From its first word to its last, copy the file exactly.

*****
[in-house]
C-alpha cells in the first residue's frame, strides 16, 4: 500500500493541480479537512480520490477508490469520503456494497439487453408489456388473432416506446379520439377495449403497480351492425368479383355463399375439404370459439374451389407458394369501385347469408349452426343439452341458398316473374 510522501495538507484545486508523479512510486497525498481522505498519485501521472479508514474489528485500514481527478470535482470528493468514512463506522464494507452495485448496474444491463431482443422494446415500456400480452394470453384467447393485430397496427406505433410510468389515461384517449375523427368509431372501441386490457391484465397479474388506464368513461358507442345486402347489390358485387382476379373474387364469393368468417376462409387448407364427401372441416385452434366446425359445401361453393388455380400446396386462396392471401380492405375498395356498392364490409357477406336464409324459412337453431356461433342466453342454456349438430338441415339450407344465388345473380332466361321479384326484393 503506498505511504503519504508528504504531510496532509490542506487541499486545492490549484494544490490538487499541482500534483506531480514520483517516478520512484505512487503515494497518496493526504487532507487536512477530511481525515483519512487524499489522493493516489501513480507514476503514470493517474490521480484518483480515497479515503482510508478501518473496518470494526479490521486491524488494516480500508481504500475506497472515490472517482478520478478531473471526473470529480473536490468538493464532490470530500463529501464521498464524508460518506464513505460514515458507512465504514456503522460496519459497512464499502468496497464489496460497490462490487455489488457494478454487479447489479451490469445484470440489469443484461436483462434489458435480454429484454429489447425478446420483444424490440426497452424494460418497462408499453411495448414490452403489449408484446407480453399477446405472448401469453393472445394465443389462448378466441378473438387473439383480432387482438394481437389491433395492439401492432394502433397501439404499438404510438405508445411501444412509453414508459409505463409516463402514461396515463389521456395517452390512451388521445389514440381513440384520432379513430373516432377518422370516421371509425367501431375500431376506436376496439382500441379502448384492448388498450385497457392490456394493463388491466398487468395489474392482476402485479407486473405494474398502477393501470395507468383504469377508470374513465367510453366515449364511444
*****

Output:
[in-house]
C-alpha cells in the first residue's frame, strides 16, 4: 500500500493541480479537512480520490477508490469520503456494497439487453408489456388473432416506446379520439377495449403497480351492425368479383355463399375439404370459439374451389407458394369501385347469408349452426343439452341458398316473374 510522501495538507484545486508523479512510486497525498481522505498519485501521472479508514474489528485500514481527478470535482470528493468514512463506522464494507452495485448496474444491463431482443422494446415500456400480452394470453384467447393485430397496427406505433410510468389515461384517449375523427368509431372501441386490457391484465397479474388506464368513461358507442345486402347489390358485387382476379373474387364469393368468417376462409387448407364427401372441416385452434366446425359445401361453393388455380400446396386462396392471401380492405375498395356498392364490409357477406336464409324459412337453431356461433342466453342454456349438430338441415339450407344465388345473380332466361321479384326484393 503506498505511504503519504508528504504531510496532509490542506487541499486545492490549484494544490490538487499541482500534483506531480514520483517516478520512484505512487503515494497518496493526504487532507487536512477530511481525515483519512487524499489522493493516489501513480507514476503514470493517474490521480484518483480515497479515503482510508478501518473496518470494526479490521486491524488494516480500508481504500475506497472515490472517482478520478478531473471526473470529480473536490468538493464532490470530500463529501464521498464524508460518506464513505460514515458507512465504514456503522460496519459497512464499502468496497464489496460497490462490487455489488457494478454487479447489479451490469445484470440489469443484461436483462434489458435480454429484454429489447425478446420483444424490440426497452424494460418497462408499453411495448414490452403489449408484446407480453399477446405472448401469453393472445394465443389462448378466441378473438387473439383480432387482438394481437389491433395492439401492432394502433397501439404499438404510438405508445411501444412509453414508459409505463409516463402514461396515463389521456395517452390512451388521445389514440381513440384520432379513430373516432377518422370516421371509425367501431375500431376506436376496439382500441379502448384492448388498450385497457392490456394493463388491466398487468395489474392482476402485479407486473405494474398502477393501470395507468383504469377508470374513465367510453366515449364511444